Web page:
Johannesburg – South African motorists will receive a 24 cents a litre decrease in the price of petrol as of as of April 5. “This decrease could have been much more significant had fuel taxes not increased at the same time,” says the Automobile Association.
In his budget speech in February, former Finance Minister Pravin Gordhan announced that the the General Fuel Levy would increase by 30 cents, and the Road Accident Fund (RAF) levy by nine cents.
What does this mean for motorists? The AA gives us a breakdown of the fuel price. We’ve included infographics at the end of this article.
How it works
The General Fuel Levy is a tax charged for every litre of petrol sold. In April last year, this tax increased by 30 cents from R2.55 to R2,85. For the second year in a row, this tax is increasing, again by another 30 cents, and will now stand at R3.15. “This money is administered by the National Treasury, and is treated as a general tax and not, as many people assume, for road-related expenses,” says the AA.
“Money collected through the RAF levy portion of every litre of petrol sold is used to fund the Road Accident Fund, which uses the money to compensate victims of road accidents in South Africa. This levy will increase to R1.63 tonight (April 5).”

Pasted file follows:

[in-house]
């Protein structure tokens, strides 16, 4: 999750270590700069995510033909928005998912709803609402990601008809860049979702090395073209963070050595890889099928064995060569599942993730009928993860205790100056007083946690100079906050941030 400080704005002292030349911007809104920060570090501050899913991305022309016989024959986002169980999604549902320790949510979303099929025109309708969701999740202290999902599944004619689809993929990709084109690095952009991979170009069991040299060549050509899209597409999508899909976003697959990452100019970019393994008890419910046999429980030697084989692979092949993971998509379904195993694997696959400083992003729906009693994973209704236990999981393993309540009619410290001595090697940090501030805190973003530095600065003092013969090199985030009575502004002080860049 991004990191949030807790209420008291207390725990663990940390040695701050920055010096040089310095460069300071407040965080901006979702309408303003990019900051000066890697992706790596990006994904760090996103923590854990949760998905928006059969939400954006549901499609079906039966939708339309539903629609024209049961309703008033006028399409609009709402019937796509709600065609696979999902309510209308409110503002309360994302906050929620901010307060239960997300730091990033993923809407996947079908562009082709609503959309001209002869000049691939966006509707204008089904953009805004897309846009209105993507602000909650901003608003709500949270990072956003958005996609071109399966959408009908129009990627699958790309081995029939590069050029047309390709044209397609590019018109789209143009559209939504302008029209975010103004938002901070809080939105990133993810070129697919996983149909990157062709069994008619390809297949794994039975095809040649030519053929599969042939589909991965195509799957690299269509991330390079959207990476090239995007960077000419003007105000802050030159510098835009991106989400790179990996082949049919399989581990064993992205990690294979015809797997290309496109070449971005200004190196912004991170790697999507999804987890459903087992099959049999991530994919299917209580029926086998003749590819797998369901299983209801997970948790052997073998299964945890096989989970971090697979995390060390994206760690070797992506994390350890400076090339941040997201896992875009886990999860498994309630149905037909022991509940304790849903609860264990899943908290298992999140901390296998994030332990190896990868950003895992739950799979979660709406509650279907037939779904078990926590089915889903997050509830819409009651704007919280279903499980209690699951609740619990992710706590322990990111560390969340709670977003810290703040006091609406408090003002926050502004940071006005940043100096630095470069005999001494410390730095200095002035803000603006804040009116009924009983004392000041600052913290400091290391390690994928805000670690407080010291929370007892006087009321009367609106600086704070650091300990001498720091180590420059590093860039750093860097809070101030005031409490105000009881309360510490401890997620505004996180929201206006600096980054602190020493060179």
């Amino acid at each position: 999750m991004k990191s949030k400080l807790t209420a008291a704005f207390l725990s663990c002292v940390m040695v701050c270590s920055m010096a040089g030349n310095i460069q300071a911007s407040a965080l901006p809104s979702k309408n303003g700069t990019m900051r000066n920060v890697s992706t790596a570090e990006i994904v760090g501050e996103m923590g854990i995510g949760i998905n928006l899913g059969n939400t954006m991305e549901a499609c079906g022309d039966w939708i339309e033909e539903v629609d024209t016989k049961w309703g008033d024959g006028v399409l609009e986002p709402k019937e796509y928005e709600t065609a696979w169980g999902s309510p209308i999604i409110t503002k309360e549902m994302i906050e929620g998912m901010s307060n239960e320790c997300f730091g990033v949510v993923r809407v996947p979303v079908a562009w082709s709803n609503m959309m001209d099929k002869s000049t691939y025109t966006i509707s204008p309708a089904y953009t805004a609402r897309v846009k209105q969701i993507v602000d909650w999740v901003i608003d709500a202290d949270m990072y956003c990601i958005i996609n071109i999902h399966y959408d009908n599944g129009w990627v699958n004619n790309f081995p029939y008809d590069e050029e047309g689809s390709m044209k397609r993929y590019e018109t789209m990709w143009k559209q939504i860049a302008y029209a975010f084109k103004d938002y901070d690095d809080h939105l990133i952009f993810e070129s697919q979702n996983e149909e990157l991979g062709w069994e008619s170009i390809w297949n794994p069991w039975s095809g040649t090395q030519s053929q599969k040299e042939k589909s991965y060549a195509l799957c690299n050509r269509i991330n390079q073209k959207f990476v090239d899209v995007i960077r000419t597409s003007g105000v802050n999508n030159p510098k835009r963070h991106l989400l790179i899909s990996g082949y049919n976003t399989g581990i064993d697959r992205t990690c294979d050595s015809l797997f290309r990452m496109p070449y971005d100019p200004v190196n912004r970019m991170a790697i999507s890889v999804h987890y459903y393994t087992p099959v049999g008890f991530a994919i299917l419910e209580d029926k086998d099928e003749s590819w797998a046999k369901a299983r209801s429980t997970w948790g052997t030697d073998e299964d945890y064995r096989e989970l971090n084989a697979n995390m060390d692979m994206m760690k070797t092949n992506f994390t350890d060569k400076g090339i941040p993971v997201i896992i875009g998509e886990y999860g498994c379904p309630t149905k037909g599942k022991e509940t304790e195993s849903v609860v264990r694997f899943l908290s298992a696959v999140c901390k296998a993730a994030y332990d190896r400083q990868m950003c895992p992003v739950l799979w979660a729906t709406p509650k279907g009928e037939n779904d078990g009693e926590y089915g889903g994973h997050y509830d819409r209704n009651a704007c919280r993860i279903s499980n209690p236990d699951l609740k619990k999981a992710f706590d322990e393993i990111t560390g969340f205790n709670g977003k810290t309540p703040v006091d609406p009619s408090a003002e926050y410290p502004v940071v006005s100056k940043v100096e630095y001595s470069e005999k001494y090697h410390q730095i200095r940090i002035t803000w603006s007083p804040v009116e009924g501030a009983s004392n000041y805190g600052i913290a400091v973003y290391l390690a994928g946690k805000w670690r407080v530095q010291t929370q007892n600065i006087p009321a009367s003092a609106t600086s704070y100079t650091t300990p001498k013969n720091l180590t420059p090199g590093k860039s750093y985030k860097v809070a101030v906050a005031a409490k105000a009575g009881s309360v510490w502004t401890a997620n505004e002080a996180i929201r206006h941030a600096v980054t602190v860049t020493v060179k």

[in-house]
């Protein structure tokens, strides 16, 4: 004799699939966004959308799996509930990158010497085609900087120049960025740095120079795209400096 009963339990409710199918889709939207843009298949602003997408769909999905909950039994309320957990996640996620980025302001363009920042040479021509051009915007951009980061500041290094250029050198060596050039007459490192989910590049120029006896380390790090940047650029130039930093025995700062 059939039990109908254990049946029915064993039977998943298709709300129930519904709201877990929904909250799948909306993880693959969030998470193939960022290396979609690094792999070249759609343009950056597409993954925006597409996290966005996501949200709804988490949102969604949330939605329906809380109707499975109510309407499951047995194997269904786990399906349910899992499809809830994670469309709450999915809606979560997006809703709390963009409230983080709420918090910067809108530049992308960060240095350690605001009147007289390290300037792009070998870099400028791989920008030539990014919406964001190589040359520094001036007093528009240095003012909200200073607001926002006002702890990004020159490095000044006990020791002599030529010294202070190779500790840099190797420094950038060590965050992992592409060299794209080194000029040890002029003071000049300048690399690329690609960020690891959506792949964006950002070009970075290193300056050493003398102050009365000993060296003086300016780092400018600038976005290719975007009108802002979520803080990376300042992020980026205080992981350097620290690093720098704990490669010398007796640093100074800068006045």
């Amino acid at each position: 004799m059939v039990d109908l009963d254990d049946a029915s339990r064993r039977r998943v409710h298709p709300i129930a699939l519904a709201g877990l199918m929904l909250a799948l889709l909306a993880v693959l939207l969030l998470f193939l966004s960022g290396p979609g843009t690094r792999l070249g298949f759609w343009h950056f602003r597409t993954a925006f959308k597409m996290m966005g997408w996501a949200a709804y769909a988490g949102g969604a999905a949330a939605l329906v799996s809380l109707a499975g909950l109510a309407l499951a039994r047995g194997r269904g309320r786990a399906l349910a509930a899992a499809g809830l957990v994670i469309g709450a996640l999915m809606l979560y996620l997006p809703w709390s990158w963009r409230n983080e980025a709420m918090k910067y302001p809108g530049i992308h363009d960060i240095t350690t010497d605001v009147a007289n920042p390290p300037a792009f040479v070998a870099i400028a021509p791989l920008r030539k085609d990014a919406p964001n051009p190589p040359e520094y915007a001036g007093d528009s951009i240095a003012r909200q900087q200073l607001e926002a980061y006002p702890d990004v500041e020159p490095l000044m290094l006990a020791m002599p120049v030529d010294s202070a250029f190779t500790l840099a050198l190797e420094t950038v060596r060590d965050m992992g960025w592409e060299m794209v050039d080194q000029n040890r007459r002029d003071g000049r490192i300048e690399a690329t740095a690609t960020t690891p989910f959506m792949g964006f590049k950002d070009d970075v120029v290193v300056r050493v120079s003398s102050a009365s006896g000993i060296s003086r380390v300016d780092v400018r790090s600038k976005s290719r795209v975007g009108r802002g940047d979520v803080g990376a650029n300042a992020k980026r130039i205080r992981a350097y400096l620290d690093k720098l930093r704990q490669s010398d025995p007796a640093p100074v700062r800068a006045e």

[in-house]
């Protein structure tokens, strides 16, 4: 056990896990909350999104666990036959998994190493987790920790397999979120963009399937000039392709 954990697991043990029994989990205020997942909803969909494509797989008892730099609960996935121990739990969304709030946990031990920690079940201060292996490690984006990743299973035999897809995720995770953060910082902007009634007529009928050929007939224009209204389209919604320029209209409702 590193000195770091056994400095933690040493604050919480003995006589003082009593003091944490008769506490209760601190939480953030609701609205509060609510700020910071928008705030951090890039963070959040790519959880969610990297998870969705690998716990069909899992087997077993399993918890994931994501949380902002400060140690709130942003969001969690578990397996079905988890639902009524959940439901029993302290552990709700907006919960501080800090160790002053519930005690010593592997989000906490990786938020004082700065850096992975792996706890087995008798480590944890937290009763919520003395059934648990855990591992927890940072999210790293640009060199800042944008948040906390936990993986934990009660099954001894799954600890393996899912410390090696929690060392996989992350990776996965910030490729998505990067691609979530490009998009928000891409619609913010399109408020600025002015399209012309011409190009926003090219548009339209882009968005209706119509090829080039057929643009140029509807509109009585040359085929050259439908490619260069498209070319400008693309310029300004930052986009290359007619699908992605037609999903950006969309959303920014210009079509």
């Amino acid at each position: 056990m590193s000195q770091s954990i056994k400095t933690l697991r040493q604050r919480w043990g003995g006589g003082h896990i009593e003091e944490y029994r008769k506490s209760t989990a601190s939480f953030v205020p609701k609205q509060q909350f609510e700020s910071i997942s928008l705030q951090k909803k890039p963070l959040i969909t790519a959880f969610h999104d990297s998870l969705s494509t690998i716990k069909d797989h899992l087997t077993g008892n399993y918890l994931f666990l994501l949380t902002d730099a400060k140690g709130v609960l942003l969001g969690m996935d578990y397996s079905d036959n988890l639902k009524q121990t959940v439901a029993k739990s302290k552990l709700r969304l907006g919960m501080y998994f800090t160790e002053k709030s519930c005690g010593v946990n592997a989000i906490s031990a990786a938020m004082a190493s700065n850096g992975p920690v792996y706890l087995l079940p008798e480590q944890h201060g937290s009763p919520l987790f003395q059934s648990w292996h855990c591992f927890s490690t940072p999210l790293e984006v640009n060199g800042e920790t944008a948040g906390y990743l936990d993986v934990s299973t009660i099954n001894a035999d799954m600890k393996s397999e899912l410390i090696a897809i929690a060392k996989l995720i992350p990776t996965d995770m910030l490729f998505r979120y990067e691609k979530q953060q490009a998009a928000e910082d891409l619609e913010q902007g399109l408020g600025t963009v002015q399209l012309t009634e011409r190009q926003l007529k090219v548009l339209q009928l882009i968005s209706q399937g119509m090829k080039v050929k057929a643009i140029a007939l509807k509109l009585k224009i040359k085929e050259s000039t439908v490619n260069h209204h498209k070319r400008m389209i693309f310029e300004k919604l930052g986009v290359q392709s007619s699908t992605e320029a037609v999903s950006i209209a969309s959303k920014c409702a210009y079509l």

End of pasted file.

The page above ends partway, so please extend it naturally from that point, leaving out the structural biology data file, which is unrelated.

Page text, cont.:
The effect on motorists
If a litre of petrol (inland) costs R13.08, then R4.78, or 35%, of the total cost of that litre goes towards direct or indirect taxes, says the AA.
In South Africa, the price of fuel is adjusted monthly based on a number of factors, mainly international petroleum prices, and the Rand / US Dollar exchange rate.
Basic Fuel Price
The Basic Fuel Price (BFP) is calculated based on costs associated with shipping petroleum products to South Africa from the Mediterrean area, Arab Gulf, and Singapore. These costs include insurance, storage, and wharfage, the cost to harbour facilities when off-loading petroleum products into storage facilities.
The current BFP is R5.36.
Other costs associated with the petrol price include transport costs (from the harbour to inland areas), customs and excise duties, retail margins paid to fuel station owners, and secondary storage costs.
These costs currently total R2.94 for inland petrol, and R2.55 for coastal petrol.
An example for drivers:
Using this data, filling a 50 litre tank with 93 unleaded petrol inland will cost R654. This is comprised of the Fuel Levy – R3.15 x 50 l (R157.50), RAF levy – R1.63 x 50 l (R81.50), associated costs – R2.94 x 50 l (R147), and the Basic Fuel Price – R5.36 x 50 l (R268).
“Depending on whether the BFP increases or decreases during April going into May, a calculation that still needs to be done, the price of a litre of petrol could either increase or decrease. However, given the current depreciated value of the Rand against the US Dollar, it is more than likely that the price of a litre of petrol will increase, in the short term at least.
“The Automobile Association (AA) releases a prediction for the change in the fuel price in the middle of every month, and again at the end of the month, ahead of the official announcement by government,” says AA.
Cost of petrol: Coast